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372 Natural rubber latex aeroallergen exposure and allergy among female nurses in governmental hospitals, Thailand
  1. C S Supapvanich1,
  2. A P Povey2,
  3. F De Vocht2
  1. 1Sirindhorn College of Public Health, Yala, Thailand
  2. 2Centre for Occupational and Environmental Health, The University of Manchester, Manchester, United Kingdom


Objectives The aim of the study was to determine the prevalence of latex allergy in nurses and to determine occupational risk factors.

Methods A cross-sectional study was conducted in 899 female nurses from three Thai hospitals with information on working conditions, lifestyle, ill-health, and symptoms related to latex use, collected by a self-reported questionnaire. Pulmonary function was determined by spirometry. Latex sensitisation was determined by using a solid-phase enzyme-labelled fluoroenzymeimmunoassay for anti-latex IgE antibodies. Inhalable aerosol levels were measured in different wards using stationary air sampling and latex aeroallergen levels in these samples were measured using a Pharmacia CAP competitive-inhibition immunoassay.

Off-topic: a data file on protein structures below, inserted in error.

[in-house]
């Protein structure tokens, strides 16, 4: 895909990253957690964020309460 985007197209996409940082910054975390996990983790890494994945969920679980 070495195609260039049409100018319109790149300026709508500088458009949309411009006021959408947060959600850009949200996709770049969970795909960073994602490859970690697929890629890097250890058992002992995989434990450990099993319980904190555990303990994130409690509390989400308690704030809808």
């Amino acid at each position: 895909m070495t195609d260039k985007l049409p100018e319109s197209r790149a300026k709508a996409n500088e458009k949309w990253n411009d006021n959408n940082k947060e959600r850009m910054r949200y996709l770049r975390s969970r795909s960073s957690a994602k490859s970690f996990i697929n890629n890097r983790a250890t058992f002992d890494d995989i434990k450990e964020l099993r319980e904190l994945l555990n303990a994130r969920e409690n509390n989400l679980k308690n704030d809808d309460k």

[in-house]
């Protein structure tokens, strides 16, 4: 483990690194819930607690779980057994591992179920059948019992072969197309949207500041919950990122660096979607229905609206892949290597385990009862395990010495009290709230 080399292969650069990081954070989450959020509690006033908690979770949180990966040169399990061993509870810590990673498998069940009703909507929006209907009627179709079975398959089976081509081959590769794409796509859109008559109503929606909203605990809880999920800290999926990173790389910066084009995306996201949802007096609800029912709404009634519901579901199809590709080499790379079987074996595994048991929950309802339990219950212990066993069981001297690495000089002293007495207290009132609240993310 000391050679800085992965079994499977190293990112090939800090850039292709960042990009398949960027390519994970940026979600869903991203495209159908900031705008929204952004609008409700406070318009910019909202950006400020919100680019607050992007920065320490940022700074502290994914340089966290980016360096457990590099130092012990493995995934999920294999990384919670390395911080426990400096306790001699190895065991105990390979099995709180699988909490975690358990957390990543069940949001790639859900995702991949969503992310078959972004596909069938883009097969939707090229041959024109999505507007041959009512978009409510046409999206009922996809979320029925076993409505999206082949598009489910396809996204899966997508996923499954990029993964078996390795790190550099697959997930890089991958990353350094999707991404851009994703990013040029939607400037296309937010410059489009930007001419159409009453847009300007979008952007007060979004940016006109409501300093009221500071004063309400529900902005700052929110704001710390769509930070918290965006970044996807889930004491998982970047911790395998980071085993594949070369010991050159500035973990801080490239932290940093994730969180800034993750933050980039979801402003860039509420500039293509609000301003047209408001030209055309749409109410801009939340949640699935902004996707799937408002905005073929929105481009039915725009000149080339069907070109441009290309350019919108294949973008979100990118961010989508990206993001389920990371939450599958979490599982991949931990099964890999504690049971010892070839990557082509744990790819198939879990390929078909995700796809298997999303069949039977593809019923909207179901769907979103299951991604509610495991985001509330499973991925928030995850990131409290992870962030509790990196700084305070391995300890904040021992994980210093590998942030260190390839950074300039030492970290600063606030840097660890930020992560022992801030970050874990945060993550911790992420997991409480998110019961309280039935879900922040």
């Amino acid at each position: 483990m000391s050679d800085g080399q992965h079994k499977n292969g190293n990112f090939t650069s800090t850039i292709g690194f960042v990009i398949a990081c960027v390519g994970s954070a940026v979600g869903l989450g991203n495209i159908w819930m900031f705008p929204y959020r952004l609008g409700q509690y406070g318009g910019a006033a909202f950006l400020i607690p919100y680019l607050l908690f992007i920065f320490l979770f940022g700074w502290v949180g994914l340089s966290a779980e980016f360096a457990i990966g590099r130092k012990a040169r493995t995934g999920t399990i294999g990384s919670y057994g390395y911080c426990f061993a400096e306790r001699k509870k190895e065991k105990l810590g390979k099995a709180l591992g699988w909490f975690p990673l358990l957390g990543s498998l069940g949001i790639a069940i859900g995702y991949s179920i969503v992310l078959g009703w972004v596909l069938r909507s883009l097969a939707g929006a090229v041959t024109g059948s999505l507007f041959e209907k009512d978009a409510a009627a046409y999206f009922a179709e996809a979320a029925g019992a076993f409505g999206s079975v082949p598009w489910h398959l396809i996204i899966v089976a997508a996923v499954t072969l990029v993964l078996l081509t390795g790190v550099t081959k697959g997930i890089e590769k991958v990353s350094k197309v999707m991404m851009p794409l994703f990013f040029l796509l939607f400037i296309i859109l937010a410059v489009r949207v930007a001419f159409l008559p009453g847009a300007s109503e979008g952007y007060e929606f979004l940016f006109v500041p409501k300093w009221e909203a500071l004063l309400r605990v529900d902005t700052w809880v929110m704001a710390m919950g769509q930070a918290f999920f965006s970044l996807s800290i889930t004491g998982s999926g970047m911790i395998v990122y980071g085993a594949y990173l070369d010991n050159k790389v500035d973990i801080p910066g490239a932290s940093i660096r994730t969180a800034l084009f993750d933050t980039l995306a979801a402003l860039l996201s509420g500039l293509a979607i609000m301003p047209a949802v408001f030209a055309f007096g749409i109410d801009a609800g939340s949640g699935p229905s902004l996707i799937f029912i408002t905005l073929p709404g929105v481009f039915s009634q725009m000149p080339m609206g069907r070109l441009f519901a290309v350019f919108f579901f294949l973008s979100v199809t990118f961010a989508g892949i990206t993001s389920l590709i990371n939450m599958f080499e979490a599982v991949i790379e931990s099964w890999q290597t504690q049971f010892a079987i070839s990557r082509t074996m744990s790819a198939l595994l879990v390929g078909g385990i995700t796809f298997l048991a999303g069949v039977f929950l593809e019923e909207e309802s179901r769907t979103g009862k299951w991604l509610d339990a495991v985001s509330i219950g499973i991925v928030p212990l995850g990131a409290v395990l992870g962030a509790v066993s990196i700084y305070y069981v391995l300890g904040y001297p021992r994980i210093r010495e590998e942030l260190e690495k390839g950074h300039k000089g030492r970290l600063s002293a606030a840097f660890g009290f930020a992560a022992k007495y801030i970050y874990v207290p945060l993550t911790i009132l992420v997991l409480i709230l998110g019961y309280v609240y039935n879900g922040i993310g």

Results Health effects-related to latex glove use were reported by 17.5% (157/899) of the nurses with the majority reporting dermal symptoms (84.1%, 132/157) and to a lesser extent respiratory symptoms (27.4%, 43/157), respectively. The prevalence of latex sensitisation was 4.4% (16/363). Occupational factors associated with dermal symptoms included working in operating theatres (OR 2.5, 95% CI 1.5 - 4.2]), wearing > 15 pairs of latex gloves per day (OR 2.1, 95% CI 1.3 - 3.4), and washing hands with chlorhexidine (OR 2.1, 95% CI 1.2 - 3.5). Latex sensitisation was associated with respiratory symptoms (OR 3.8, 95% CI 1.0 - 14.5) and with decreased FEF25–75% predicted (β -12.22, 95% CI -23.6 to -0.88). The concentration of NRL aeroallergens in hospital workplaces ranged from 6.9 to 12.4 ng/m3.

Conclusions Use of powdered latex gloves was associated with increasing risk of developing glove-related symptoms, particularly dermal symptoms in nurses. Operating theatre nurses were a high risk group for developing glove-related dermal symptoms. Use of alternative gloves should be considered in Thai-hospitals, while also the risk associated with the use of chlorhexidine containing sanitisers should be examined further.

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